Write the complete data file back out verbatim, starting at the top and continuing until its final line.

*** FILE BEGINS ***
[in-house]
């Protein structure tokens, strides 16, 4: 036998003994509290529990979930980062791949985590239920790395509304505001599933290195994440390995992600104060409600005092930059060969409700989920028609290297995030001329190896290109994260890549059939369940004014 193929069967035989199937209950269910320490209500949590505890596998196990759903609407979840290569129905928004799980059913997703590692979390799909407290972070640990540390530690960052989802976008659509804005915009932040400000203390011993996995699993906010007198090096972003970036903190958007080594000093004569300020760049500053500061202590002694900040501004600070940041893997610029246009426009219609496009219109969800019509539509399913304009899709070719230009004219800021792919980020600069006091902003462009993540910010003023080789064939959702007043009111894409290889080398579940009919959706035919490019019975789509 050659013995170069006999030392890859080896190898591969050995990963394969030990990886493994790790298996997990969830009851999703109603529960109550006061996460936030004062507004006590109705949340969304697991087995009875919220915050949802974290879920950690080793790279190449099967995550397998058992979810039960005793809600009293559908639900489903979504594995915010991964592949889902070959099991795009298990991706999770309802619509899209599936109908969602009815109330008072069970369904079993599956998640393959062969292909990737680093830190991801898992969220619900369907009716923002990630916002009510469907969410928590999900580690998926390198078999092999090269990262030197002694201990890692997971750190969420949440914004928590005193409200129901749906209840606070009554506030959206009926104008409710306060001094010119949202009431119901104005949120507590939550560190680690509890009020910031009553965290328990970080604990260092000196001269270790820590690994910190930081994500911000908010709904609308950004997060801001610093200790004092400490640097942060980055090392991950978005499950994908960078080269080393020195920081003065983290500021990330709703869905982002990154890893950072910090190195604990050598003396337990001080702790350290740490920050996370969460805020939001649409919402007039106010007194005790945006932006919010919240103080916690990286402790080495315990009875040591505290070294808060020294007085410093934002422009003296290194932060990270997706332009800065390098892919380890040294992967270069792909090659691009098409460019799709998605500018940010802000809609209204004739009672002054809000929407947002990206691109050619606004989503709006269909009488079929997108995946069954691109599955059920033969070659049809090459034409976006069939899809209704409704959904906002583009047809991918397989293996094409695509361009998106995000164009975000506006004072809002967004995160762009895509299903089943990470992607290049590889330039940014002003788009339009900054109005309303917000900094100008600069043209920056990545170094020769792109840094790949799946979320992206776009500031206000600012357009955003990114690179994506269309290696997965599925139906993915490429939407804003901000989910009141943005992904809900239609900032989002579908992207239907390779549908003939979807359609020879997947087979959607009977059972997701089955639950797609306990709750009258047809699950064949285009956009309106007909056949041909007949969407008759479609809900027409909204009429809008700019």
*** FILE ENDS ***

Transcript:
[in-house]
């Protein structure tokens, strides 16, 4: 036998003994509290529990979930980062791949985590239920790395509304505001599933290195994440390995992600104060409600005092930059060969409700989920028609290297995030001329190896290109994260890549059939369940004014 193929069967035989199937209950269910320490209500949590505890596998196990759903609407979840290569129905928004799980059913997703590692979390799909407290972070640990540390530690960052989802976008659509804005915009932040400000203390011993996995699993906010007198090096972003970036903190958007080594000093004569300020760049500053500061202590002694900040501004600070940041893997610029246009426009219609496009219109969800019509539509399913304009899709070719230009004219800021792919980020600069006091902003462009993540910010003023080789064939959702007043009111894409290889080398579940009919959706035919490019019975789509 050659013995170069006999030392890859080896190898591969050995990963394969030990990886493994790790298996997990969830009851999703109603529960109550006061996460936030004062507004006590109705949340969304697991087995009875919220915050949802974290879920950690080793790279190449099967995550397998058992979810039960005793809600009293559908639900489903979504594995915010991964592949889902070959099991795009298990991706999770309802619509899209599936109908969602009815109330008072069970369904079993599956998640393959062969292909990737680093830190991801898992969220619900369907009716923002990630916002009510469907969410928590999900580690998926390198078999092999090269990262030197002694201990890692997971750190969420949440914004928590005193409200129901749906209840606070009554506030959206009926104008409710306060001094010119949202009431119901104005949120507590939550560190680690509890009020910031009553965290328990970080604990260092000196001269270790820590690994910190930081994500911000908010709904609308950004997060801001610093200790004092400490640097942060980055090392991950978005499950994908960078080269080393020195920081003065983290500021990330709703869905982002990154890893950072910090190195604990050598003396337990001080702790350290740490920050996370969460805020939001649409919402007039106010007194005790945006932006919010919240103080916690990286402790080495315990009875040591505290070294808060020294007085410093934002422009003296290194932060990270997706332009800065390098892919380890040294992967270069792909090659691009098409460019799709998605500018940010802000809609209204004739009672002054809000929407947002990206691109050619606004989503709006269909009488079929997108995946069954691109599955059920033969070659049809090459034409976006069939899809209704409704959904906002583009047809991918397989293996094409695509361009998106995000164009975000506006004072809002967004995160762009895509299903089943990470992607290049590889330039940014002003788009339009900054109005309303917000900094100008600069043209920056990545170094020769792109840094790949799946979320992206776009500031206000600012357009955003990114690179994506269309290696997965599925139906993915490429939407804003901000989910009141943005992904809900239609900032989002579908992207239907390779549908003939979807359609020879997947087979959607009977059972997701089955639950797609306990709750009258047809699950064949285009956009309106007909056949041909007949969407008759479609809900027409909204009429809008700019």